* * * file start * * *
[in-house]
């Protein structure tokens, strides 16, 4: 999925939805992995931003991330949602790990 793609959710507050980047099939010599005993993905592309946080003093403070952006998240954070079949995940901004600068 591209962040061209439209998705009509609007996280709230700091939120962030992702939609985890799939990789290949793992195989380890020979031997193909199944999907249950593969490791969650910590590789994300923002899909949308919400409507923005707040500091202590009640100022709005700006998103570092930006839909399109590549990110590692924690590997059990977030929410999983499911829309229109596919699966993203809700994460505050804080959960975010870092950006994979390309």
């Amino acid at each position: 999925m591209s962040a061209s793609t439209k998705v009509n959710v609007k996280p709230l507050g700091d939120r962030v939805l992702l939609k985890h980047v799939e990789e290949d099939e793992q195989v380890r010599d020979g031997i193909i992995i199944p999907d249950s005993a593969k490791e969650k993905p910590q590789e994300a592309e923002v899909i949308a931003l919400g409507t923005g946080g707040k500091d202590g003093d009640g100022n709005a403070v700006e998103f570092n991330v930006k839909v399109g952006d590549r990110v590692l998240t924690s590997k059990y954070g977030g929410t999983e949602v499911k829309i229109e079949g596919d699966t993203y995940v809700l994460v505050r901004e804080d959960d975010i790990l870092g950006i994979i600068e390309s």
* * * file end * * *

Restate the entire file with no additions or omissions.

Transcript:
[in-house]
């Protein structure tokens, strides 16, 4: 999925939805992995931003991330949602790990 793609959710507050980047099939010599005993993905592309946080003093403070952006998240954070079949995940901004600068 591209962040061209439209998705009509609007996280709230700091939120962030992702939609985890799939990789290949793992195989380890020979031997193909199944999907249950593969490791969650910590590789994300923002899909949308919400409507923005707040500091202590009640100022709005700006998103570092930006839909399109590549990110590692924690590997059990977030929410999983499911829309229109596919699966993203809700994460505050804080959960975010870092950006994979390309």
């Amino acid at each position: 999925m591209s962040a061209s793609t439209k998705v009509n959710v609007k996280p709230l507050g700091d939120r962030v939805l992702l939609k985890h980047v799939e990789e290949d099939e793992q195989v380890r010599d020979g031997i193909i992995i199944p999907d249950s005993a593969k490791e969650k993905p910590q590789e994300a592309e923002v899909i949308a931003l919400g409507t923005g946080g707040k500091d202590g003093d009640g100022n709005a403070v700006e998103f570092n991330v930006k839909v399109g952006d590549r990110v590692l998240t924690s590997k059990y954070g977030g929410t999983e949602v499911k829309i229109e079949g596919d699966t993203y995940v809700l994460v505050r901004e804080d959960d975010i790990l870092g950006i994979i600068e390309s």